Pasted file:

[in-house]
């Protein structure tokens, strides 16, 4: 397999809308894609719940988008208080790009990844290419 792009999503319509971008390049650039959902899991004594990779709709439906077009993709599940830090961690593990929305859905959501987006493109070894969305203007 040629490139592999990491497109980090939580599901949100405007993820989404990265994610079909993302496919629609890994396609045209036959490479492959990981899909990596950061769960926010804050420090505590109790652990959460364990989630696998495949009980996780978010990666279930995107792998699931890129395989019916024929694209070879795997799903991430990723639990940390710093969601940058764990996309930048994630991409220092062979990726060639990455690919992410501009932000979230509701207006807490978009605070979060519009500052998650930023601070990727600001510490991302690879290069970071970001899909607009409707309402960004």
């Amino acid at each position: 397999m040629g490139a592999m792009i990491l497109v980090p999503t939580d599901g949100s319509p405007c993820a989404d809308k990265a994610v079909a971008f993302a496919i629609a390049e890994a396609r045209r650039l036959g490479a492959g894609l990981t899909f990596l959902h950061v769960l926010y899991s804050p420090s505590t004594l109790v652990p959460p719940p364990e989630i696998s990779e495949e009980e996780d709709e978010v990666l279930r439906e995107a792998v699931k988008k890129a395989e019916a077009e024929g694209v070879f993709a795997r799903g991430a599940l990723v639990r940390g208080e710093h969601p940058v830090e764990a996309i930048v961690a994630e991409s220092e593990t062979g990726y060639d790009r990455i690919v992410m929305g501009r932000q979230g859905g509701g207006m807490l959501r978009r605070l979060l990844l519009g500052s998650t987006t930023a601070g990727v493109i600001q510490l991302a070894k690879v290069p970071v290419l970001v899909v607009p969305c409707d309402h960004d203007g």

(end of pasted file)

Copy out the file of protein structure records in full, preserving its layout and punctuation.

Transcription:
[in-house]
């Protein structure tokens, strides 16, 4: 397999809308894609719940988008208080790009990844290419 792009999503319509971008390049650039959902899991004594990779709709439906077009993709599940830090961690593990929305859905959501987006493109070894969305203007 040629490139592999990491497109980090939580599901949100405007993820989404990265994610079909993302496919629609890994396609045209036959490479492959990981899909990596950061769960926010804050420090505590109790652990959460364990989630696998495949009980996780978010990666279930995107792998699931890129395989019916024929694209070879795997799903991430990723639990940390710093969601940058764990996309930048994630991409220092062979990726060639990455690919992410501009932000979230509701207006807490978009605070979060519009500052998650930023601070990727600001510490991302690879290069970071970001899909607009409707309402960004």
């Amino acid at each position: 397999m040629g490139a592999m792009i990491l497109v980090p999503t939580d599901g949100s319509p405007c993820a989404d809308k990265a994610v079909a971008f993302a496919i629609a390049e890994a396609r045209r650039l036959g490479a492959g894609l990981t899909f990596l959902h950061v769960l926010y899991s804050p420090s505590t004594l109790v652990p959460p719940p364990e989630i696998s990779e495949e009980e996780d709709e978010v990666l279930r439906e995107a792998v699931k988008k890129a395989e019916a077009e024929g694209v070879f993709a795997r799903g991430a599940l990723v639990r940390g208080e710093h969601p940058v830090e764990a996309i930048v961690a994630e991409s220092e593990t062979g990726y060639d790009r990455i690919v992410m929305g501009r932000q979230g859905g509701g207006m807490l959501r978009r605070l979060l990844l519009g500052s998650t987006t930023a601070g990727v493109i600001q510490l991302a070894k690879v290069p970071v290419l970001v899909v607009p969305c409707d309402h960004d203007g």